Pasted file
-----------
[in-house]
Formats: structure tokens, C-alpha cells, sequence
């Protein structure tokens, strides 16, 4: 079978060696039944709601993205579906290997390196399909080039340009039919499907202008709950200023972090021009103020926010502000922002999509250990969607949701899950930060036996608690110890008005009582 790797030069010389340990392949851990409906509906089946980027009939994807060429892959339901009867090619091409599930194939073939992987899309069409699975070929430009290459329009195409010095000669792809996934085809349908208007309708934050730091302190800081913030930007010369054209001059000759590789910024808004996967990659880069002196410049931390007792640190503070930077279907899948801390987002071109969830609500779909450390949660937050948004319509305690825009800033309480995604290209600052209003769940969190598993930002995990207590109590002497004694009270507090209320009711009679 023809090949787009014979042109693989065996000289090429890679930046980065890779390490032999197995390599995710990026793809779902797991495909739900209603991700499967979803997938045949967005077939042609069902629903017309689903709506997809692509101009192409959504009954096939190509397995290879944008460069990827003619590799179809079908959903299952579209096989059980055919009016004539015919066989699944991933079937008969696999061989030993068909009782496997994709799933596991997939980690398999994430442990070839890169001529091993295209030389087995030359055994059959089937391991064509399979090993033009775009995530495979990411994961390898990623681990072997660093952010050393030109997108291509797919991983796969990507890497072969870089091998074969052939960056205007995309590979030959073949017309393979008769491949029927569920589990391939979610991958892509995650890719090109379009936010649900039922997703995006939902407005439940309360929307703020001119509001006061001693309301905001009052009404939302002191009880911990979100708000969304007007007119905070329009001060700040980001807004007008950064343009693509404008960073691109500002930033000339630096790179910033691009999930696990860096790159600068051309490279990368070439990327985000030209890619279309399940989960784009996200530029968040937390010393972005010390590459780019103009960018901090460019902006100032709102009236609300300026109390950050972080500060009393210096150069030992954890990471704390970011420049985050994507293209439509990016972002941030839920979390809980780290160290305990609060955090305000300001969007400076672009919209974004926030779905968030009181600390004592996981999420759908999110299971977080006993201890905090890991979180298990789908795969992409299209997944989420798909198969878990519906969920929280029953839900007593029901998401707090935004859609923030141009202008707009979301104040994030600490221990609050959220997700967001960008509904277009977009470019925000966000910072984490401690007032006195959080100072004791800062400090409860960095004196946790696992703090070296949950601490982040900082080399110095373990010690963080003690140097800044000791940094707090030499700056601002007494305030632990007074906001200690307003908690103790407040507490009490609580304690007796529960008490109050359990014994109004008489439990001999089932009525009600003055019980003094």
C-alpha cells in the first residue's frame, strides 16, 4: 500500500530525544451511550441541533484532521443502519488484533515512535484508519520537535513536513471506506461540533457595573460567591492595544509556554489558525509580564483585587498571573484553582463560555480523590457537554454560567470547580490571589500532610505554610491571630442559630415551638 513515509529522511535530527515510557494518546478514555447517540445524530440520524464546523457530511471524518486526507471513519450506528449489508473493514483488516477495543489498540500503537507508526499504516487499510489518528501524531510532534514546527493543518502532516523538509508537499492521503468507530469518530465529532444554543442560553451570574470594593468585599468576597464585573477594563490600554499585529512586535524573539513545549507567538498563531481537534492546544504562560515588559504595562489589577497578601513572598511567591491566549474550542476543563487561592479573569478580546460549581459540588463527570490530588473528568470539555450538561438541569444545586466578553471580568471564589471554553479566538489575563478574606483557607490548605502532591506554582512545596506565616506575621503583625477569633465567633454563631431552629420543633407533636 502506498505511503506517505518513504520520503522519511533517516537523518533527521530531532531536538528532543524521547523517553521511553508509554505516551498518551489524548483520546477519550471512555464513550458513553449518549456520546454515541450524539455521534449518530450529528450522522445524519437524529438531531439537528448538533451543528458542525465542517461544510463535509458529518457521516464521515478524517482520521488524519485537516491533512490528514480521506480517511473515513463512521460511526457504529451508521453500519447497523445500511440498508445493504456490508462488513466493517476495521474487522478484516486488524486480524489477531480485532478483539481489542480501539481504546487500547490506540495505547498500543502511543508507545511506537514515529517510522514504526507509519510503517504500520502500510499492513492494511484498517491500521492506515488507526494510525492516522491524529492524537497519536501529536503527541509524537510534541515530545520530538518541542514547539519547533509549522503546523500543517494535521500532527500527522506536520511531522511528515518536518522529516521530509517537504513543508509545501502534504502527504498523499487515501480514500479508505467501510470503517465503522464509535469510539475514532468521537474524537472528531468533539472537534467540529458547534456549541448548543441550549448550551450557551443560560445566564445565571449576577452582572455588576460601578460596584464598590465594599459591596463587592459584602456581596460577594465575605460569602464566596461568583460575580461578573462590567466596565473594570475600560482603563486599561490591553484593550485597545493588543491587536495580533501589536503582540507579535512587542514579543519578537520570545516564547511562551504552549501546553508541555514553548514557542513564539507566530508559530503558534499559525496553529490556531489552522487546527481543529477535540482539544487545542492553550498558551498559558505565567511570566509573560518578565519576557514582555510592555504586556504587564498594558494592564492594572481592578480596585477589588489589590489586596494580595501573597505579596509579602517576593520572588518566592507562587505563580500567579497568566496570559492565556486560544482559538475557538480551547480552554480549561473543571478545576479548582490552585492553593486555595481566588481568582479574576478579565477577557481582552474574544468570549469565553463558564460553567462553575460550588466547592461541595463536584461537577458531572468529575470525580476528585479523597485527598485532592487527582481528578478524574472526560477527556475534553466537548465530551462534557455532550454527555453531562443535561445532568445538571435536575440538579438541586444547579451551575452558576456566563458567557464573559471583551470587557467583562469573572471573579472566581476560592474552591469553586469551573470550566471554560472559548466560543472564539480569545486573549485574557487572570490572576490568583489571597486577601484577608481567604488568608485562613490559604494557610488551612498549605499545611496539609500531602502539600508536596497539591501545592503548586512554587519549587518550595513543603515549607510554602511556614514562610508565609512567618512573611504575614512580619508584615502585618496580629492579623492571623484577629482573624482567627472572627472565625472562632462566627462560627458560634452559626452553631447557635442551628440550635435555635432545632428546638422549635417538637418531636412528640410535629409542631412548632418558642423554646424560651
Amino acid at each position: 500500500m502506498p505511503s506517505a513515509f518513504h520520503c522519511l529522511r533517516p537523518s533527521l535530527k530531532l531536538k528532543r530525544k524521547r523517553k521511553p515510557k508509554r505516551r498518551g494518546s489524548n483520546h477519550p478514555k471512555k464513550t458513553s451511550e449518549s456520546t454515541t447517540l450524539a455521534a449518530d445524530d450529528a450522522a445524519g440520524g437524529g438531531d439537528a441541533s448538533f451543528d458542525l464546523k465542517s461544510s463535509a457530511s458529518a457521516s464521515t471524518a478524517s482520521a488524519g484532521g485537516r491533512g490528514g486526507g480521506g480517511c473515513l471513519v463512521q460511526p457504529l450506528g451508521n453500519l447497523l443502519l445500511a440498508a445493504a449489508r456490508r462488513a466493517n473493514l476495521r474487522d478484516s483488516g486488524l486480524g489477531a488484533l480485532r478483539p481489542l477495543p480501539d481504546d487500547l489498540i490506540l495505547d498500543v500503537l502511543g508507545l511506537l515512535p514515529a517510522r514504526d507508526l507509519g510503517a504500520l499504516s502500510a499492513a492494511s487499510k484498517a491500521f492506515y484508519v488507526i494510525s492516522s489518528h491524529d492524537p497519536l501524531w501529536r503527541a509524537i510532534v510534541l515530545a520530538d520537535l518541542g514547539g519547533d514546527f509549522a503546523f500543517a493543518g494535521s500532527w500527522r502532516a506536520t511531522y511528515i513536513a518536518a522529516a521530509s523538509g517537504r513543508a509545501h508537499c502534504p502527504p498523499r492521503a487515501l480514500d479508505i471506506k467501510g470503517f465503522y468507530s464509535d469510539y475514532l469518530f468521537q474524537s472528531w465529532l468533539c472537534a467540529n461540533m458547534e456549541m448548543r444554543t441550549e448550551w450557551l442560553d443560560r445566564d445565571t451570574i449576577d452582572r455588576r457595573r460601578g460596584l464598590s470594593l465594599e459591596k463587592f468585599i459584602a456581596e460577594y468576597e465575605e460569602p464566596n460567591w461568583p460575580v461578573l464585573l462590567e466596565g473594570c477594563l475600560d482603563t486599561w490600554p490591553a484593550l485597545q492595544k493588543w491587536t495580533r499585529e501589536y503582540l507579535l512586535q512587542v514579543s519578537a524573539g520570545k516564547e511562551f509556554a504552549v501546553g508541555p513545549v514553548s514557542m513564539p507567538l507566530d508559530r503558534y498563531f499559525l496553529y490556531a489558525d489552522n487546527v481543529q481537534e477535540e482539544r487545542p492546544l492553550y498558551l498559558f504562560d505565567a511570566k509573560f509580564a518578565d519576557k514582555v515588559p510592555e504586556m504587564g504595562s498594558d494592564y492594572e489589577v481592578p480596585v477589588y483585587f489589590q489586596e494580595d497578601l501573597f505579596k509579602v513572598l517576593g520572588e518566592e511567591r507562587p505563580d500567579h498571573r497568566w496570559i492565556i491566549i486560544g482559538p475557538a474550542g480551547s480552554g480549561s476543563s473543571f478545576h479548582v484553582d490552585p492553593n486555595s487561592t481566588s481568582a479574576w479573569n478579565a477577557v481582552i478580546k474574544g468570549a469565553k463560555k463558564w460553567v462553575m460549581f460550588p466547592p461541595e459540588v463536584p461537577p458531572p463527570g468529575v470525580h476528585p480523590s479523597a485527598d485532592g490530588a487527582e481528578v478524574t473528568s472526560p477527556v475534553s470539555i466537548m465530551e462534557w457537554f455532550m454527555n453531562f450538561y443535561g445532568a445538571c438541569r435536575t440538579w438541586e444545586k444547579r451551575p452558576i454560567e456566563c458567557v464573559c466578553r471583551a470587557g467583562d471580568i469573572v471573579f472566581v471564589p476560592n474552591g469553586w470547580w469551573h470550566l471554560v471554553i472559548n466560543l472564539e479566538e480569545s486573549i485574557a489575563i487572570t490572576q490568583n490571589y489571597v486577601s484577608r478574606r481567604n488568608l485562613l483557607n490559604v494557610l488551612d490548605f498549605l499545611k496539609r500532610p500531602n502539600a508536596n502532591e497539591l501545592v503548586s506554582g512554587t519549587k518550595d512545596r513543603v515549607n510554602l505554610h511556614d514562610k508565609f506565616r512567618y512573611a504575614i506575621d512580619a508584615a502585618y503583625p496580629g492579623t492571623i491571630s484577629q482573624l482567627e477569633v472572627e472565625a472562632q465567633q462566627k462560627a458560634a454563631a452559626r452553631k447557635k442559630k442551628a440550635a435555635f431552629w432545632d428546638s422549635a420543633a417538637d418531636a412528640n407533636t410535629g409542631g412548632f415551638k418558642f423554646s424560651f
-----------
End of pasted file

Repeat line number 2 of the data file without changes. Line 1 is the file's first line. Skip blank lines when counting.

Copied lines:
Formats: structure tokens, C-alpha cells, sequence